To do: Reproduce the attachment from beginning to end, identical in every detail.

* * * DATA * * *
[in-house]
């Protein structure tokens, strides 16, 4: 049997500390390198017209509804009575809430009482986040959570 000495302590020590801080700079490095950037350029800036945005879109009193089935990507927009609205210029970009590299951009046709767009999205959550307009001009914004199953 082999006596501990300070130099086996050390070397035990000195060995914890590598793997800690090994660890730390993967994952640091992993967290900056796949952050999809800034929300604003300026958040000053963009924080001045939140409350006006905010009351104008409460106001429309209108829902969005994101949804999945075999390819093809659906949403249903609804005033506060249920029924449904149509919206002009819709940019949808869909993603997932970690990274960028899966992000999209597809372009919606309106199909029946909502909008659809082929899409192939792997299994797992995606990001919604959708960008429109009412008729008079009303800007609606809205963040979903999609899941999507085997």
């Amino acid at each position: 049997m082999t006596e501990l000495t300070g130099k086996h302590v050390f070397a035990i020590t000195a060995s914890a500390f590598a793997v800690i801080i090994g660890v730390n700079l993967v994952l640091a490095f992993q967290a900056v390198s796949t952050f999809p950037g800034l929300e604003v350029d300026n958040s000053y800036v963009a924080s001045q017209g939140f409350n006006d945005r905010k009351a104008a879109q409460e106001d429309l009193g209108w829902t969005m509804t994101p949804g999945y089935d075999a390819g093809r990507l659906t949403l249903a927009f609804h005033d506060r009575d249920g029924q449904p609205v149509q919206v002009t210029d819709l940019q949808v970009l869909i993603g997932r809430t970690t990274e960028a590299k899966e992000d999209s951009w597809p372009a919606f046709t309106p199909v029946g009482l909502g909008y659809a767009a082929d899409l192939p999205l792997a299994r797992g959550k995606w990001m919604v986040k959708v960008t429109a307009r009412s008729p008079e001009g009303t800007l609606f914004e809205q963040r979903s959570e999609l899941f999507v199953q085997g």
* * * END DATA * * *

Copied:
[in-house]
């Protein structure tokens, strides 16, 4: 049997500390390198017209509804009575809430009482986040959570 000495302590020590801080700079490095950037350029800036945005879109009193089935990507927009609205210029970009590299951009046709767009999205959550307009001009914004199953 082999006596501990300070130099086996050390070397035990000195060995914890590598793997800690090994660890730390993967994952640091992993967290900056796949952050999809800034929300604003300026958040000053963009924080001045939140409350006006905010009351104008409460106001429309209108829902969005994101949804999945075999390819093809659906949403249903609804005033506060249920029924449904149509919206002009819709940019949808869909993603997932970690990274960028899966992000999209597809372009919606309106199909029946909502909008659809082929899409192939792997299994797992995606990001919604959708960008429109009412008729008079009303800007609606809205963040979903999609899941999507085997």
């Amino acid at each position: 049997m082999t006596e501990l000495t300070g130099k086996h302590v050390f070397a035990i020590t000195a060995s914890a500390f590598a793997v800690i801080i090994g660890v730390n700079l993967v994952l640091a490095f992993q967290a900056v390198s796949t952050f999809p950037g800034l929300e604003v350029d300026n958040s000053y800036v963009a924080s001045q017209g939140f409350n006006d945005r905010k009351a104008a879109q409460e106001d429309l009193g209108w829902t969005m509804t994101p949804g999945y089935d075999a390819g093809r990507l659906t949403l249903a927009f609804h005033d506060r009575d249920g029924q449904p609205v149509q919206v002009t210029d819709l940019q949808v970009l869909i993603g997932r809430t970690t990274e960028a590299k899966e992000d999209s951009w597809p372009a919606f046709t309106p199909v029946g009482l909502g909008y659809a767009a082929d899409l192939p999205l792997a299994r797992g959550k995606w990001m919604v986040k959708v960008t429109a307009r009412s008729p008079e001009g009303t800007l609606f914004e809205q963040r979903s959570e999609l899941f999507v199953q085997g």